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Resisters: How Ordinary Jews Fought Persecution in Hitler’s Germany

February 29 @ 6:30 pm - 8:30 pm


Jewish resistance during the Holocaust is still understood mostly in terms of rare armed group activities in the Nazi occupied East, for example ghetto uprisings or partisan activities. This new research is based on a broader definition and countless hitherto untapped sources, including local police and court records as well as video testimonies of survivors. Introducing five new categories of resistance, the talk shows how between 1933 and 1945 Jews performed countless resistance acts in Nazi Germany proper, by destroying Nazi symbols, publicly protesting against the persecution, disobeying Nazi laws and local restrictions, and defending themselves from verbal insults as well as physical attacks. The fact that so many German Jewish women and men of all ages, educations and professions defied the Nazis obliterates the common view of the passivity of Jews under Nazi persecution. Their courageous acts, however, still need to be incorporated into the general narrative of the persecution of the Jews in Nazi Germany and the Holocaust in general.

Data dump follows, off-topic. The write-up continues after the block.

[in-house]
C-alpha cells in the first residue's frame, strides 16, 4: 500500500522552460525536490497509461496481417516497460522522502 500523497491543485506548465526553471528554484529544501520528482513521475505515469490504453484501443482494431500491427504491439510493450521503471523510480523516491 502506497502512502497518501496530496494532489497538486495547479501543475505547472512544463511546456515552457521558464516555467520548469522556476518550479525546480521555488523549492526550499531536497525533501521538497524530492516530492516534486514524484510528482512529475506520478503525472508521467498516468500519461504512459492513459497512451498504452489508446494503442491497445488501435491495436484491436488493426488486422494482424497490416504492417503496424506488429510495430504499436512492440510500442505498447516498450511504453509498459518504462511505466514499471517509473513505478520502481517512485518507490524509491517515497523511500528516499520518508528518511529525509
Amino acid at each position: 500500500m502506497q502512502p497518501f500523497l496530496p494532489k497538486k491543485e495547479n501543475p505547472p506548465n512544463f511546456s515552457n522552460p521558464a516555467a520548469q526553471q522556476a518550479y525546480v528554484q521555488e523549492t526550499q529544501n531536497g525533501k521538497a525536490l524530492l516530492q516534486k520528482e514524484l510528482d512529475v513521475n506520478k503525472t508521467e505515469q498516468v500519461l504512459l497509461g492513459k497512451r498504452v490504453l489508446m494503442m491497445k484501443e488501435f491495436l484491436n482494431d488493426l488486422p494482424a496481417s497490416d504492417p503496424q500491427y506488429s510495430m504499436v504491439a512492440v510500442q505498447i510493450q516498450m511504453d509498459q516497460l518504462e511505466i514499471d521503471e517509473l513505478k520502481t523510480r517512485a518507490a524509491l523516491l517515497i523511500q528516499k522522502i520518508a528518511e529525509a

Wolf Gruner (PhD, Technical University Berlin) is the Shapell-Guerin Chair in Jewish Studies and Professor of History at the University of Southern California, Los Angeles since 2008, and Founding Director of the USC Dornsife Center for Advanced Genocide Research since 2014. He is an appointed member of the Academic Committee at the US Holocaust Memorial Museum since 2017. He is the author of eleven books, among them Jewish Forced Labor under the Nazis. Economic Needs and Nazi Racial Aims with Cambridge University Press (2006), Parias de la Patria“. El mito de la liberación de los indígenas en la República de Bolivia 1825-1890 (2015), and the prizewinning The Holocaust in Bohemia and Moravia. Czech Initiatives, German Policies, Jewish Responses (2019). He coedited four books, including „Resisting Persecution. Jews and Their Petitions during the Holocaust” (2020), and “New Perspectives on Kristallnacht: After 80 Years, the Nazi Pogrom in Global Comparison” (2019). His new book is called: Resisters. How Ordinary Jews fought Hitler’s Persecution, Yale University Press 2023.

Public programs at Holocaust Museum Houston are presented by Memorial Hermann.


February 29
6:30 pm - 8:30 pm
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